The 12 Most Challenging Oswald Chambers Quotes

Nearly 100 years after the preacher's death, his book ‘My Utmost for His Highest’ remains a masterpiece.

There have been few books published in the last century that have impacted the lives of more Christians than Oswald Chambers My Utmost for His Highest. Compiled from sermons, teachings and messages he preached over the course of his life—which was largely dedicated to ministry—the book was published after his death, but has kept his legacy alive for generations.

Part of the appeal of Chambers’ teachings and his famous devotional is his ability to capture deep, profound biblical truths in ways that are easy to comprehend, but force you to wrestle through them to truly understand.

On the anniversary of his death, here's a look back at 12 of Chambers' most profound quotes:

On Faith

“Faith never knows where it is being led, but it loves and knows the One who is leading.”

On Prayer

“We tend to use prayer as a last resort, but God wants it to be our first line of defense. We pray when there's nothing else we can do, but God wants us to pray before we do anything at all.”

“Prayer is not getting things from God, that is the most initial stage; prayer is getting into perfect communion with God; I tell Him what I know He knows in order that I may get to know it as He does.”

On Doubt

“Doubt is not always a sign that a man is wrong; it may be a sign that he is thinking.”

On Being Ordinary

"All of God's people are ordinary people who have been made extraordinary by the purpose he has given them."

On Sin

“If the Spirit of God detects anything in you that is wrong, He does not ask you to put it right; He asks you to accept the light, and He will put it right.”

On Fearing God

“The remarkable thing about God is that when you fear God, you fear nothing else, whereas if you do not fear God, you fear everything else.”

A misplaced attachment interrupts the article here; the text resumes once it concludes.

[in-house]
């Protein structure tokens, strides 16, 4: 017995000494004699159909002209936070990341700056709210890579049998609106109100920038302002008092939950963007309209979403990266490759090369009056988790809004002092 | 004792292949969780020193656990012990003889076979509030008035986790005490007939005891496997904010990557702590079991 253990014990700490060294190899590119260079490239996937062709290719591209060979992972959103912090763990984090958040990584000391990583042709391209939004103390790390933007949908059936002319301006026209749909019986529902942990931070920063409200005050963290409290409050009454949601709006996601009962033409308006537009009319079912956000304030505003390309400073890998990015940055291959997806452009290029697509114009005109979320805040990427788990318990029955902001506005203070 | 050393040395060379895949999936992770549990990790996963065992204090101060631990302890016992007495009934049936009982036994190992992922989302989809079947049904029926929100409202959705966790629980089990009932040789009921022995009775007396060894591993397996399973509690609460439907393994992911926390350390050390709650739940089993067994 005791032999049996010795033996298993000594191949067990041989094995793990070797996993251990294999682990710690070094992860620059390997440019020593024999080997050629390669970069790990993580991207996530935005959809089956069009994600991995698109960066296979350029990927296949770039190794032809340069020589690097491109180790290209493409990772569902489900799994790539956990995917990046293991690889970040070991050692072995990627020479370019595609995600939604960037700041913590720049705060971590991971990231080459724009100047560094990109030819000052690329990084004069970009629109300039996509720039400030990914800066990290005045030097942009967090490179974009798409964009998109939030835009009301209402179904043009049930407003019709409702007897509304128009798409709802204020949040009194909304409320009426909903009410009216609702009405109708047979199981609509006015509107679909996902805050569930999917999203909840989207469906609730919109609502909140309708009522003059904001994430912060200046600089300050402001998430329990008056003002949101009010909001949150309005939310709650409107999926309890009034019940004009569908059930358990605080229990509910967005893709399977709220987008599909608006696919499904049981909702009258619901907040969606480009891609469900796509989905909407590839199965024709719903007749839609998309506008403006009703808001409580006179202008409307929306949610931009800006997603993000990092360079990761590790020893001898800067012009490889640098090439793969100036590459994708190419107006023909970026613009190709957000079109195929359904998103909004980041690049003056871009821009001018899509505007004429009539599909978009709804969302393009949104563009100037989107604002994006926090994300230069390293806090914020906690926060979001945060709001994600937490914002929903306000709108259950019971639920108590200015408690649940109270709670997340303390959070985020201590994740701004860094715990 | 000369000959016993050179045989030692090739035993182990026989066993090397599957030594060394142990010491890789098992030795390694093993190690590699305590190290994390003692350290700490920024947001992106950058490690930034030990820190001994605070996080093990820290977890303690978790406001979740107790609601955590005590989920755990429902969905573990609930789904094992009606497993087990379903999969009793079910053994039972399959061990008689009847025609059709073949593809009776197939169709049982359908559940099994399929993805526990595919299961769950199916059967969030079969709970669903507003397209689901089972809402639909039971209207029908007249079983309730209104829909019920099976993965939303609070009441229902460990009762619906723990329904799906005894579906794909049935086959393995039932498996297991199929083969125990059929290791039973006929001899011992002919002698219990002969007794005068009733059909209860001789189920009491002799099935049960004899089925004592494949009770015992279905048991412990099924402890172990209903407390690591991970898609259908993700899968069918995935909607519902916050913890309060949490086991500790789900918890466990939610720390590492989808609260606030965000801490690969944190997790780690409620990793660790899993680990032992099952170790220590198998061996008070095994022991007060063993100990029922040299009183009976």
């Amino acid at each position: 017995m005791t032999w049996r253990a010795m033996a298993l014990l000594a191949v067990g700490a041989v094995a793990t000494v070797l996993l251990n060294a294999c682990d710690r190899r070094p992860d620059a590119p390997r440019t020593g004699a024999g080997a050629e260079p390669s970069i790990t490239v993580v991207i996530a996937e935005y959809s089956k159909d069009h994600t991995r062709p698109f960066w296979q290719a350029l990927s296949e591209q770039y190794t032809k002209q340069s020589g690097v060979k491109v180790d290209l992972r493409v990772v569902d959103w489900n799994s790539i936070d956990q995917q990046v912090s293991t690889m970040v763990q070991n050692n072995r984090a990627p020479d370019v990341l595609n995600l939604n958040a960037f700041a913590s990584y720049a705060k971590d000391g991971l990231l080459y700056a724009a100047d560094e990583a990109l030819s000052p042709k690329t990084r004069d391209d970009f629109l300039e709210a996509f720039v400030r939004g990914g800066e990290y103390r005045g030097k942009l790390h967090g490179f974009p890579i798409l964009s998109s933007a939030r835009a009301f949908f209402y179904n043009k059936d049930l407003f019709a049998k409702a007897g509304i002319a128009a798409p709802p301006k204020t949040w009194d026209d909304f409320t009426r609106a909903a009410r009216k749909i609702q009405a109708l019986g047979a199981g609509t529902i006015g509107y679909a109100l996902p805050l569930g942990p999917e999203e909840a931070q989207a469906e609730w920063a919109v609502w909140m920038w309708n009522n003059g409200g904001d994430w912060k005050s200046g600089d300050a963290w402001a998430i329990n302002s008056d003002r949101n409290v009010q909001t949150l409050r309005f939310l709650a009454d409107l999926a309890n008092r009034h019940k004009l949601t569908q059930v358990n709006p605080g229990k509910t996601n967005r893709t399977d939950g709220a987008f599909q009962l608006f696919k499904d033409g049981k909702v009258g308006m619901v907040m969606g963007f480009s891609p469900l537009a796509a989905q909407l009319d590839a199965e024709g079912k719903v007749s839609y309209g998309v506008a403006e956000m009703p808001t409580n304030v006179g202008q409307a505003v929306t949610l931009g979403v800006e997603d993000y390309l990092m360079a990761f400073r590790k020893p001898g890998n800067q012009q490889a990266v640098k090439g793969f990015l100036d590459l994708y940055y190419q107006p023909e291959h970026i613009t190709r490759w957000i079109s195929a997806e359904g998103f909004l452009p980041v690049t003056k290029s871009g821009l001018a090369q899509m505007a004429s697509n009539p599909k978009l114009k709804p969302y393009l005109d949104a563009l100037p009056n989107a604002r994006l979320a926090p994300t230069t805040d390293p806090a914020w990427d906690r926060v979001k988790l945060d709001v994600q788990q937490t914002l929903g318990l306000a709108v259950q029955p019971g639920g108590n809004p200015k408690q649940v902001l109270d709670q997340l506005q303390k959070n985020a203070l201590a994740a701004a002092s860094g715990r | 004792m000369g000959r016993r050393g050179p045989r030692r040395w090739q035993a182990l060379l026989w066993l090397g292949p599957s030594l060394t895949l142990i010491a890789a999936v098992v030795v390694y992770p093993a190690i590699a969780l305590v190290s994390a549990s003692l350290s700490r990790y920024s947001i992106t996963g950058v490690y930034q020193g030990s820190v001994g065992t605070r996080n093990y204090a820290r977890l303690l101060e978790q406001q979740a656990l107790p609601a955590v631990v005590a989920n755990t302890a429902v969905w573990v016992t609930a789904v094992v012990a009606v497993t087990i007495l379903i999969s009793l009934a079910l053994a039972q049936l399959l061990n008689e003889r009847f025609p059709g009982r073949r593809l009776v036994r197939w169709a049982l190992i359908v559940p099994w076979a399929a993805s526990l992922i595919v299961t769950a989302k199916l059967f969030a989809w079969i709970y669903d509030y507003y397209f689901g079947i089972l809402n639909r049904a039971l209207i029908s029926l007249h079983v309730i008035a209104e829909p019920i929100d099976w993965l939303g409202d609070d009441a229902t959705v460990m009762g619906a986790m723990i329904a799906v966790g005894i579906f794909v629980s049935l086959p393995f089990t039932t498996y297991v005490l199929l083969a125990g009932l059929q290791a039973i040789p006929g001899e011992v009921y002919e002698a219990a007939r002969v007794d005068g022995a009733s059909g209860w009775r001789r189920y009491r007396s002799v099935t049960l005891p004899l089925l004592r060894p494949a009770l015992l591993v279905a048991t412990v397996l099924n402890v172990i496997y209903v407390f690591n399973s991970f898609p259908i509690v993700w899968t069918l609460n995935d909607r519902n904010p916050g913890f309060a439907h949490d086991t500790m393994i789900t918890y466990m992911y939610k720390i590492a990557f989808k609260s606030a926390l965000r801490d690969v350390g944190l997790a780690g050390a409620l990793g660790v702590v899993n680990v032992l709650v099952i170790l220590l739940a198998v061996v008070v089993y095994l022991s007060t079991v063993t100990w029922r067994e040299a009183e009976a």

On Suffering

“No healthy Christian ever chooses suffering; he chooses God's will, as Jesus did, whether it means suffering or not.”

On Holiness

"God has one destined end for mankind - holiness! His one aim is the production of saints. God is not an eternal blessing-machine for men. He did not come to save men out of pity. He came to save men because He had created them to be holy."

On God’s Silence

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"God's silences are His answers. If we only take as answers those that are visible to our senses, we are in a very elementary condition of grace."

On Legalism

“Beware of any work for God that causes or allows you to avoid concentrating on Him. A great number of Christian workers worship their work. The only concern of Christian workers should be their concentration on God. This will mean that all the other boundaries of life, whether they are mental, moral, or spiritual limits, are completely free with the freedom God gives His child; that is, a worshiping child, not a wayward one. A worker who lacks this serious controlling emphasis of concentration on God is apt to become overly burdened by his work. He is a slave to his own limits, having no freedom of his body, mind, or spirit. Consequently, he becomes burned out and defeated. There is no freedom and no delight in life at all. His nerves, mind, and heart are so overwhelmed that God’s blessing cannot rest on him.”

On Convictions

“Beware of being obsessed with consistency to your own convictions instead of being devoted to God. The important consistency in a saint is not to a principle but to the divine life. It is easier to be an excessive fanatic than it is to be consistently faithful, because God causes an amazing humbling of our religious conceit when we are faithful to Him.”

Top Comments

Blake Andrew Wisz

1

Blake Andrew Wisz commented…

Great write up by Relevant. You can read Oswald Chambers daily devotional FREE at Utmost.org.

2 Comments

Blake Andrew Wisz

1

Blake Andrew Wisz commented…

Great write up by Relevant. You can read Oswald Chambers daily devotional FREE at Utmost.org.

david beatty

1

david beatty commented…

There is so much spiritual maturity behind these quotes. The title of the "On Legalism" section is a little too narrow. The quote really goes well beyond legalism, and addresses anything we try to do in our own flesh -- from rules-based 'righteousness', to relying on our own strength to do any work (professional, family, ministry, etc.)

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